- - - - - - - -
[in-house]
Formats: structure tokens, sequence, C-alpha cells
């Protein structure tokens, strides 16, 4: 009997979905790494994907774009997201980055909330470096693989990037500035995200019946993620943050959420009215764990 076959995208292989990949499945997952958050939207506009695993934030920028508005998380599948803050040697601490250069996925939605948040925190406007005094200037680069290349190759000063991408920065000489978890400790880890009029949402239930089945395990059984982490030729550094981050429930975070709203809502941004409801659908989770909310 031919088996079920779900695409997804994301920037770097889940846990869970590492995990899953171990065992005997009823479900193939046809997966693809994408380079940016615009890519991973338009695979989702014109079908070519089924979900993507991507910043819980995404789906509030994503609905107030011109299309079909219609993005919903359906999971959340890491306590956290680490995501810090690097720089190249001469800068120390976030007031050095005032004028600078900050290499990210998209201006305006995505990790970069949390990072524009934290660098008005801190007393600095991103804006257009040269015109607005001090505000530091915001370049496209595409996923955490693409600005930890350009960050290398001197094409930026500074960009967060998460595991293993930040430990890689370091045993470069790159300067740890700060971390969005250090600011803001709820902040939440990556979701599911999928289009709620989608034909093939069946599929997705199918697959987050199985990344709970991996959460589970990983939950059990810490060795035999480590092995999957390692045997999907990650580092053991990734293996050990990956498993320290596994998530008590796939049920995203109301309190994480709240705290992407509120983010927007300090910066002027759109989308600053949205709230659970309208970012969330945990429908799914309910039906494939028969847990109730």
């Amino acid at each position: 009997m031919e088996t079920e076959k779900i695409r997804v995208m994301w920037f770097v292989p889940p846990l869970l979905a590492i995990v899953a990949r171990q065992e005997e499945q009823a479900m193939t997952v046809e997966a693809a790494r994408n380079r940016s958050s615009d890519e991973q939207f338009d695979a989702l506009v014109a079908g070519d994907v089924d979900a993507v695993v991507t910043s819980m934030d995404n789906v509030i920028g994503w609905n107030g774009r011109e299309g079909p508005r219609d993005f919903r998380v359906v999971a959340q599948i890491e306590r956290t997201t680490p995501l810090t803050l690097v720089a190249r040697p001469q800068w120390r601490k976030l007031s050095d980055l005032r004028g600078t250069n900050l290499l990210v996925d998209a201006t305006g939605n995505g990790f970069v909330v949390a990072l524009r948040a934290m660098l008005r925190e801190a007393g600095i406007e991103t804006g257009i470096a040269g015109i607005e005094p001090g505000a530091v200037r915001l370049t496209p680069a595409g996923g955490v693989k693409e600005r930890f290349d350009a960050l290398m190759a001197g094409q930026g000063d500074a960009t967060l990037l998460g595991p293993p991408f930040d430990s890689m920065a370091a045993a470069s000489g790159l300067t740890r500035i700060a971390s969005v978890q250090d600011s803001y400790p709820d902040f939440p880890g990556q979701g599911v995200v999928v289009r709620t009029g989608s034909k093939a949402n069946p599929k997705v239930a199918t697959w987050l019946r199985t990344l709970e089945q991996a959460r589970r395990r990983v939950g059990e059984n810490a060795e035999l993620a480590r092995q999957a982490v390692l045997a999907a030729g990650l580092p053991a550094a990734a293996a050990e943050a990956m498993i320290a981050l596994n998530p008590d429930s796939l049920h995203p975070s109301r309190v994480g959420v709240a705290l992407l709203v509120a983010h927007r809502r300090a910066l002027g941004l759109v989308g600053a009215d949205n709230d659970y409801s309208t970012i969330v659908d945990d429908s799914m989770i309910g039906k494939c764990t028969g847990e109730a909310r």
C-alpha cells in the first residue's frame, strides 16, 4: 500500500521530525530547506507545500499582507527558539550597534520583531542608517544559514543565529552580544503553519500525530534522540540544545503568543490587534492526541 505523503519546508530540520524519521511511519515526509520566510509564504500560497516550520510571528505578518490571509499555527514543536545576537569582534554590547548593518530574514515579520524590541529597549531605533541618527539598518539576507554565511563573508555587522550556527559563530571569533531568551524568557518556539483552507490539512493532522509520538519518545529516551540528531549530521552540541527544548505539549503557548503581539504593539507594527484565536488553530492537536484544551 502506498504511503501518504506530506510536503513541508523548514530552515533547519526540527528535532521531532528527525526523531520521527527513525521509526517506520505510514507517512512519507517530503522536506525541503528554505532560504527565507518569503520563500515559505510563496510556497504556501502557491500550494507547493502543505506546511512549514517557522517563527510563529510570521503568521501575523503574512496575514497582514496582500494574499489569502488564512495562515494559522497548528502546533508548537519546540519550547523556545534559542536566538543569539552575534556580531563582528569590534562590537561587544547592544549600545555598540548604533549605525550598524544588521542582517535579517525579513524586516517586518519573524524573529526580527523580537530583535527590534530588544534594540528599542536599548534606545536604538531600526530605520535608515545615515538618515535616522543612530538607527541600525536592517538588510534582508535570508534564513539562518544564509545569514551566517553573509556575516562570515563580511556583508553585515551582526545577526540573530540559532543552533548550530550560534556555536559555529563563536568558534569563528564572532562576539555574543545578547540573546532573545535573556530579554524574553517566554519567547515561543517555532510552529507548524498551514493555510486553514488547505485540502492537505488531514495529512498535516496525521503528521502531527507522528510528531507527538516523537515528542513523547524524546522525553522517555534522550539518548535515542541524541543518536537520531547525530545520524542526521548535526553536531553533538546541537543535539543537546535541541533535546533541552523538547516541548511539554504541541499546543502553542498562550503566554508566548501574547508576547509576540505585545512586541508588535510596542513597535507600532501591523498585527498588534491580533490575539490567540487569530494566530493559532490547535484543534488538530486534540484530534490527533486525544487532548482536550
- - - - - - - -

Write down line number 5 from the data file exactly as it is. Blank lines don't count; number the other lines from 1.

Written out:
C-alpha cells in the first residue's frame, strides 16, 4: 500500500521530525530547506507545500499582507527558539550597534520583531542608517544559514543565529552580544503553519500525530534522540540544545503568543490587534492526541 505523503519546508530540520524519521511511519515526509520566510509564504500560497516550520510571528505578518490571509499555527514543536545576537569582534554590547548593518530574514515579520524590541529597549531605533541618527539598518539576507554565511563573508555587522550556527559563530571569533531568551524568557518556539483552507490539512493532522509520538519518545529516551540528531549530521552540541527544548505539549503557548503581539504593539507594527484565536488553530492537536484544551 502506498504511503501518504506530506510536503513541508523548514530552515533547519526540527528535532521531532528527525526523531520521527527513525521509526517506520505510514507517512512519507517530503522536506525541503528554505532560504527565507518569503520563500515559505510563496510556497504556501502557491500550494507547493502543505506546511512549514517557522517563527510563529510570521503568521501575523503574512496575514497582514496582500494574499489569502488564512495562515494559522497548528502546533508548537519546540519550547523556545534559542536566538543569539552575534556580531563582528569590534562590537561587544547592544549600545555598540548604533549605525550598524544588521542582517535579517525579513524586516517586518519573524524573529526580527523580537530583535527590534530588544534594540528599542536599548534606545536604538531600526530605520535608515545615515538618515535616522543612530538607527541600525536592517538588510534582508535570508534564513539562518544564509545569514551566517553573509556575516562570515563580511556583508553585515551582526545577526540573530540559532543552533548550530550560534556555536559555529563563536568558534569563528564572532562576539555574543545578547540573546532573545535573556530579554524574553517566554519567547515561543517555532510552529507548524498551514493555510486553514488547505485540502492537505488531514495529512498535516496525521503528521502531527507522528510528531507527538516523537515528542513523547524524546522525553522517555534522550539518548535515542541524541543518536537520531547525530545520524542526521548535526553536531553533538546541537543535539543537546535541541533535546533541552523538547516541548511539554504541541499546543502553542498562550503566554508566548501574547508576547509576540505585545512586541508588535510596542513597535507600532501591523498585527498588534491580533490575539490567540487569530494566530493559532490547535484543534488538530486534540484530534490527533486525544487532548482536550